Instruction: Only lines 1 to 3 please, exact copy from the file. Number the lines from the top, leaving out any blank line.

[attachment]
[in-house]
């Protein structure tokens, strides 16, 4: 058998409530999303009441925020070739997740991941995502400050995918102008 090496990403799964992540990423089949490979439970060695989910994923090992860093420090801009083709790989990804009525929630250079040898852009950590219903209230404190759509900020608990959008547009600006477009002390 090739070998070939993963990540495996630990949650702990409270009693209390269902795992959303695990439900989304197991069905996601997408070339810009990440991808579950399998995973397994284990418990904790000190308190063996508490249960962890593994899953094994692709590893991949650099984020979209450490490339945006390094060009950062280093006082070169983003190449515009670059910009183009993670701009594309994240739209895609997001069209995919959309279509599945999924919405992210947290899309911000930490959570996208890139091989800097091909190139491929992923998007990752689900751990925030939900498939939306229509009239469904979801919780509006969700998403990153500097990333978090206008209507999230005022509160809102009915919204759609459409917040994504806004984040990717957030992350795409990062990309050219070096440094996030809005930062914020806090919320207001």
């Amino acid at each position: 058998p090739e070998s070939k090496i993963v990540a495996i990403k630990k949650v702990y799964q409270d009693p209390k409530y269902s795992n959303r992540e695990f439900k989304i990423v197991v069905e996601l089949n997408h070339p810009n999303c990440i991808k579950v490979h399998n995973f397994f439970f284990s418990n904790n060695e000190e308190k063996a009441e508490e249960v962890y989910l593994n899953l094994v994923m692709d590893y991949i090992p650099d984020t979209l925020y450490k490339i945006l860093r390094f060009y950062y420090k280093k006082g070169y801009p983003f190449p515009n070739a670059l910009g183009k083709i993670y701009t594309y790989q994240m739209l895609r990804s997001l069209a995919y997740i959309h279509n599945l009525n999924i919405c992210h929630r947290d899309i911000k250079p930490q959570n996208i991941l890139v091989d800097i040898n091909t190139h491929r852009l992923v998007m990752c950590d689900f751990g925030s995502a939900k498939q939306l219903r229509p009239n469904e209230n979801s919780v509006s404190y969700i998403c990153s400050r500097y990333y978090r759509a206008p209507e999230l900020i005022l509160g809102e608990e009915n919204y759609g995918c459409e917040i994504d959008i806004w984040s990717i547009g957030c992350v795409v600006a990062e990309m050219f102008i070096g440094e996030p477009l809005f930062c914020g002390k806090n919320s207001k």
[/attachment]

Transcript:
[in-house]
């Protein structure tokens, strides 16, 4: 058998409530999303009441925020070739997740991941995502400050995918102008 090496990403799964992540990423089949490979439970060695989910994923090992860093420090801009083709790989990804009525929630250079040898852009950590219903209230404190759509900020608990959008547009600006477009002390 090739070998070939993963990540495996630990949650702990409270009693209390269902795992959303695990439900989304197991069905996601997408070339810009990440991808579950399998995973397994284990418990904790000190308190063996508490249960962890593994899953094994692709590893991949650099984020979209450490490339945006390094060009950062280093006082070169983003190449515009670059910009183009993670701009594309994240739209895609997001069209995919959309279509599945999924919405992210947290899309911000930490959570996208890139091989800097091909190139491929992923998007990752689900751990925030939900498939939306229509009239469904979801919780509006969700998403990153500097990333978090206008209507999230005022509160809102009915919204759609459409917040994504806004984040990717957030992350795409990062990309050219070096440094996030809005930062914020806090919320207001």
């Amino acid at each position: 058998p090739e070998s070939k090496i993963v990540a495996i990403k630990k949650v702990y799964q409270d009693p209390k409530y269902s795992n959303r992540e695990f439900k989304i990423v197991v069905e996601l089949n997408h070339p810009n999303c990440i991808k579950v490979h399998n995973f397994f439970f284990s418990n904790n060695e000190e308190k063996a009441e508490e249960v962890y989910l593994n899953l094994v994923m692709d590893y991949i090992p650099d984020t979209l925020y450490k490339i945006l860093r390094f060009y950062y420090k280093k006082g070169y801009p983003f190449p515009n070739a670059l910009g183009k083709i993670y701009t594309y790989q994240m739209l895609r990804s997001l069209a995919y997740i959309h279509n599945l009525n999924i919405c992210h929630r947290d899309i911000k250079p930490q959570n996208i991941l890139v091989d800097i040898n091909t190139h491929r852009l992923v998007m990752c950590d689900f751990g925030s995502a939900k498939q939306l219903r229509p009239n469904e209230n979801s919780v509006s404190y969700i998403c990153s400050r500097y990333y978090r759509a206008p209507e999230l900020i005022l509160g809102e608990e009915n919204y759609g995918c459409e917040i994504d959008i806004w984040s990717i547009g957030c992350v795409v600006a990062e990309m050219f102008i070096g440094e996030p477009l809005f930062c914020g002390k806090n919320s207001k």